…nearly 2 months later…
I don’t usually work on Sundays, but this week I caught this afternoon’s shift.
Sundays are slow, slow, slow. I find myself just standing here at my terminal.
A little storytelling will help to pass the time…
The mosquitoes were so thick as we hiked to Medicine Lake, we decided to stripe our arms and legs and cheeks with snatches of the thick mud we were slogging through. I’m not messing with you. It worked a charm, too. But were we ever a sight to behold…
Jeremy and I are so different that it’s not always easy for us to hike together. He prefers to march double-time head-on for his destination, while I’m an ambler – my thumbs in my belt loops. As such, the only way I can keep my friend from zooming off ahead of me, usually, is to divert him from his inner drive to go go go by engaging him in conversation.
On the long, buggy, muddy way to the lake that day, I did my best to keep him interested in talking about religion.
“So but yeah, by my way of thinking,” I remember saying at one point, “the connection each of us has to God, to The Source, it cannot be severed. It cannot be broken.”
“Even by God?” Jeremy’s tone was laced with doubt.
“Even by God. There simply is no off-switch to flip. The light is always on!” I enthused.
“Well, what about the devil? Is the devil still connected to God?” Jeremy countered. He was just having fun, posing that question. I doubt he even believes in the devil. Although he has been known on occasion to recite passages of Aleister Crowley’s writings around the woodstove. So who knows what he believes. In all likelihood, the inside of Jeremy’s mind is very much stranger than fiction.
“Well, I’m talking about human beings, of course,” I hedged. “You know and I know that if there IS a devil, he – or IT or whatever – is not a mortal man.”
“Okay then, how about when someone goes to hell?”
“Hell is the delusion of loss of connection with God. People are only in hell when they BELIEVE they are. And that belief is the big lie. Because the connection is never lost.”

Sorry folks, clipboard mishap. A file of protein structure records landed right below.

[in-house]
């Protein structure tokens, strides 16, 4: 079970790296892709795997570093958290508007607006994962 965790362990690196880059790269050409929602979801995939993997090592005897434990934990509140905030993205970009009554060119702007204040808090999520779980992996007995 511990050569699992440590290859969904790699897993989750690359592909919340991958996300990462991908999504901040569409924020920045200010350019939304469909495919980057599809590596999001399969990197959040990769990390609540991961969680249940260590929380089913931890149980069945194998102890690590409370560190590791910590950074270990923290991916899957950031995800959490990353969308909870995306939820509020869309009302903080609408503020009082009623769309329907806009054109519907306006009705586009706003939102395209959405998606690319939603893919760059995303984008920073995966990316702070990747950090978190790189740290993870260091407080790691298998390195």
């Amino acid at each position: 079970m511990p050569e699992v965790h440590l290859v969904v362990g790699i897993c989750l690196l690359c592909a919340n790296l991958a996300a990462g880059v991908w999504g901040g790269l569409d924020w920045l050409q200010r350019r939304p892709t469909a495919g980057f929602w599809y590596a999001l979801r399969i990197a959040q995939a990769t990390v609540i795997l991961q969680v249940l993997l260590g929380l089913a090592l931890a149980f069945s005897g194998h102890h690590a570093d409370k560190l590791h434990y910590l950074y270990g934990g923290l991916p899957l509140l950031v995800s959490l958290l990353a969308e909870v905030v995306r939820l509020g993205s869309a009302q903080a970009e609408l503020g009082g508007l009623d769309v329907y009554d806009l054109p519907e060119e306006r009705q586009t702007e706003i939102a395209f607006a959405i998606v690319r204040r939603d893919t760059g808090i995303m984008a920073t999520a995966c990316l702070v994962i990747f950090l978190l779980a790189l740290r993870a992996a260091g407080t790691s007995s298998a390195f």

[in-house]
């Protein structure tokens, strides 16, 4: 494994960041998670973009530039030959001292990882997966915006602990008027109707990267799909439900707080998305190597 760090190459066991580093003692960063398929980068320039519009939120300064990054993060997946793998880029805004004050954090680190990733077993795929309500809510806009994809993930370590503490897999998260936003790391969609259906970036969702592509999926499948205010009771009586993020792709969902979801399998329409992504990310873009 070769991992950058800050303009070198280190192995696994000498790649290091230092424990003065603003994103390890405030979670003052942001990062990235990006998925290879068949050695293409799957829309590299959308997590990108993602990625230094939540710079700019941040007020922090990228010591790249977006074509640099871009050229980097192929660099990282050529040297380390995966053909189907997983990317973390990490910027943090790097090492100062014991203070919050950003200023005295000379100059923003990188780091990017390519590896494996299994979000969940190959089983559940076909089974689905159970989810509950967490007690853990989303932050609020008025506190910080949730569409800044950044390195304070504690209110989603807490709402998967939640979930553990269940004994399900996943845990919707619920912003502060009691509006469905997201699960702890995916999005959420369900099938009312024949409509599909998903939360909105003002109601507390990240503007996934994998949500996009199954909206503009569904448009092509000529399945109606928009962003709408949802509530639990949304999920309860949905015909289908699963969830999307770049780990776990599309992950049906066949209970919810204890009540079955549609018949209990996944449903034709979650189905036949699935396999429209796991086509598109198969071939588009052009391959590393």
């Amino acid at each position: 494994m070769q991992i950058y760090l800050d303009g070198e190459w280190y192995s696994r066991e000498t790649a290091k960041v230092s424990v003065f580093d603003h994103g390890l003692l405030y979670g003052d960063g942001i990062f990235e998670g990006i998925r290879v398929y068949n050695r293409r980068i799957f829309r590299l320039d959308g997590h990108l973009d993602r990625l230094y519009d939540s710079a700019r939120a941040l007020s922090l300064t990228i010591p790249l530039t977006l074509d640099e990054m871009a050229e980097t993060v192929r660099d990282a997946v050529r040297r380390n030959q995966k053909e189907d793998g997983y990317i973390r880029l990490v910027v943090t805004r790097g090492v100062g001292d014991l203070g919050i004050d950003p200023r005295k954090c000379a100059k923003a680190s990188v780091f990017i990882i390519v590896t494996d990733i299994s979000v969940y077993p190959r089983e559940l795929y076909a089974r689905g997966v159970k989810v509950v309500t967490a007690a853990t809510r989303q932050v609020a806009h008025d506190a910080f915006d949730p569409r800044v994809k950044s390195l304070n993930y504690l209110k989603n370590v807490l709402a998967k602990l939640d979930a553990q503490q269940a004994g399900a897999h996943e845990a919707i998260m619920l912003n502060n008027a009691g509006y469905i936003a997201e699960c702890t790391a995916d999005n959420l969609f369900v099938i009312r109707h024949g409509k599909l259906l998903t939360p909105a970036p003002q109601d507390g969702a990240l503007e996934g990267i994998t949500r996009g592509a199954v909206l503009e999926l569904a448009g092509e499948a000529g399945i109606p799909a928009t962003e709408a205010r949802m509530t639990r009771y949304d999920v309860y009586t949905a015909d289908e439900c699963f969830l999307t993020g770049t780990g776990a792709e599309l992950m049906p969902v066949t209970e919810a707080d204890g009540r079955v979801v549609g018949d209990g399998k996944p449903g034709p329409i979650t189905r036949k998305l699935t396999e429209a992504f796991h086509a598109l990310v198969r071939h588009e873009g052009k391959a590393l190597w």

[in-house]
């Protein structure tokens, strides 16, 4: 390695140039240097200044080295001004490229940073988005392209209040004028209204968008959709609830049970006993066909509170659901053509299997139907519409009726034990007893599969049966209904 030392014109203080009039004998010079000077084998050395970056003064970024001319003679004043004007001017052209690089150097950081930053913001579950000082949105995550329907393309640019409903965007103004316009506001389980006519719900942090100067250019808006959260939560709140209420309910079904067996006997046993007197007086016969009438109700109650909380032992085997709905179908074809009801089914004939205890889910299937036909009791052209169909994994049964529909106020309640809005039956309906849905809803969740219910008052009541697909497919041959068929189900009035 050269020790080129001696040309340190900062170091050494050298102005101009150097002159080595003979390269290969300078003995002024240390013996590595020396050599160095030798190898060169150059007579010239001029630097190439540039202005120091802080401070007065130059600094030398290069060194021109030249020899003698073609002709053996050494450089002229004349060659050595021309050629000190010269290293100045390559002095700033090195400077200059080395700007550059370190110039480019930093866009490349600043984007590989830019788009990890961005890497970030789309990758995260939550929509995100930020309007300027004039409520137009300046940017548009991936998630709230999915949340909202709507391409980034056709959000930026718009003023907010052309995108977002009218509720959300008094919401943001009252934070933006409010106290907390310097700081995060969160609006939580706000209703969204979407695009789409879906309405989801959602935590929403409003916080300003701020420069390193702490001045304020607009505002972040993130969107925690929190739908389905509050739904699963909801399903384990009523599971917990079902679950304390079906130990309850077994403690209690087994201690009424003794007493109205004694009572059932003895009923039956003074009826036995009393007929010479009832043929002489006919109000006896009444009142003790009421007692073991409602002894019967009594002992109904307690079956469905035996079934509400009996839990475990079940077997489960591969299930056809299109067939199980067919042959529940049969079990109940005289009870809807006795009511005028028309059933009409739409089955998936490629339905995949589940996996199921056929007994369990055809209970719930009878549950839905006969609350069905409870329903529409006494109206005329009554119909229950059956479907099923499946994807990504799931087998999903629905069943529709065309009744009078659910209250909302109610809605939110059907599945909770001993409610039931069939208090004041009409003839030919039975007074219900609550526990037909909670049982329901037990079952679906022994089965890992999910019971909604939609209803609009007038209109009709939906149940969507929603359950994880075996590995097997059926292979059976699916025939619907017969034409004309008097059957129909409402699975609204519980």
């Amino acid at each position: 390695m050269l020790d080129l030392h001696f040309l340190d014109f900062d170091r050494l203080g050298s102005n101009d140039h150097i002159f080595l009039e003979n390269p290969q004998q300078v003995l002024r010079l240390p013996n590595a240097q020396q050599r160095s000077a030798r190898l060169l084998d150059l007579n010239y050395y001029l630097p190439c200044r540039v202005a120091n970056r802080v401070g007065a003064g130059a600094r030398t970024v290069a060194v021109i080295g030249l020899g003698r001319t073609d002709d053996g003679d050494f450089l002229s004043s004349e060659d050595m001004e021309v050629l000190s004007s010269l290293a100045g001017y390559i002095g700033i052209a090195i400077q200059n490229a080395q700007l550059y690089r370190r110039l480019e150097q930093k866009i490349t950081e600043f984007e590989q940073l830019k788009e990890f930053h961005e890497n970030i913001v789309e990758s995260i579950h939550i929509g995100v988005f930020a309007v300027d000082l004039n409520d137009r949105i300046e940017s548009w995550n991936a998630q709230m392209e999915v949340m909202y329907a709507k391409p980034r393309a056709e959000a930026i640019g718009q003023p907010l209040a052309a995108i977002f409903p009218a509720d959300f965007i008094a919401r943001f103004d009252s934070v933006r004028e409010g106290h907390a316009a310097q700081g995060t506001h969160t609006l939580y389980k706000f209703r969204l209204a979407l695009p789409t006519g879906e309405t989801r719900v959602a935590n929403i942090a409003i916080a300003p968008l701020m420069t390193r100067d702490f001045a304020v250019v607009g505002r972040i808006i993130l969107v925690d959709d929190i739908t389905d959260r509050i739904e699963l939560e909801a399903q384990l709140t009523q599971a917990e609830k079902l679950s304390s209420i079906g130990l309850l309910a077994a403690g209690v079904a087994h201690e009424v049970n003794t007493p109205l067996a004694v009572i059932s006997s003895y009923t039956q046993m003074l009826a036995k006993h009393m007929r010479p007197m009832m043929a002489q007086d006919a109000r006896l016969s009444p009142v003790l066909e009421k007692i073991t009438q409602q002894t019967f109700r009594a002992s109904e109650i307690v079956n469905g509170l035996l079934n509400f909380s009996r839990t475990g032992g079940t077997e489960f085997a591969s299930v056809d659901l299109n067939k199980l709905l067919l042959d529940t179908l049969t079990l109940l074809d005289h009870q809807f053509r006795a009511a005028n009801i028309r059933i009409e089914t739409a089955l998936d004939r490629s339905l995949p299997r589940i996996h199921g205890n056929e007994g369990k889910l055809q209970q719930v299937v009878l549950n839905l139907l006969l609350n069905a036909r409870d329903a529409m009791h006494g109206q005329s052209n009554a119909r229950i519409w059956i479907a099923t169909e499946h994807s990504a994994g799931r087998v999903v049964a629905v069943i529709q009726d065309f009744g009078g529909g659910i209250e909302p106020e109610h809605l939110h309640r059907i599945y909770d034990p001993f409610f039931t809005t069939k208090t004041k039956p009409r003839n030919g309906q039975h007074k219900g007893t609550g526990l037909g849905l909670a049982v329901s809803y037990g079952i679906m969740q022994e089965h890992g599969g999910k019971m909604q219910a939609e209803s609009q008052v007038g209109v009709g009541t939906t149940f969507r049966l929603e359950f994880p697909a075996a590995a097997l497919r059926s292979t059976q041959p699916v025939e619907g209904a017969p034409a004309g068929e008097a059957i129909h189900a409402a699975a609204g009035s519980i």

…And so it went for most of the hike.
When we finally got to Medicine Lake, the first thing we saw was an otter, a large male otter which had already noticed us, and was moving fast for shelter. I followed with delighted eyes as the sleek, fleet fellow hove his way to a jumble of down fir trees on the far bank of the lake.
Meanwhile, my buddy was breaking out his camera. Nowadays, everyone is Quick-draw McGraw with their phones, but back then… well, you know. Clunky cameras. Jeremy got his Nikon up to his face just in time to capture the otter pausing to shiver and growl at the portal of his den before diving in… an amazing shot, as it turned out. Of course, back then, you didn’t know whether a photo was any good until you got the film developed. Different days…
And there also you have another difference between my friend and me. I wouldn’t have wanted even to shell out the bread for a fancy gadget like that, nor to carry it around, lest I break or lose it, let alone fuss with it instead of really watching the otter.
I’m one to immerse myself in the pulse of the moment, whereas Jeremy is more into controlling what is happening, more into shaping his moments. Sometimes I wish I was more like him in that regard… Life kind of happens to me, but Jeremy… Jeremy happens to life. If that makes any sense.
At any rate, he’s awful handy to have around, because now – long after my clear memory of that shy otter has faded – I still have a print of the awesome picture he took. And it takes me back.
I used (all of) their word prompts to thwart the boredom!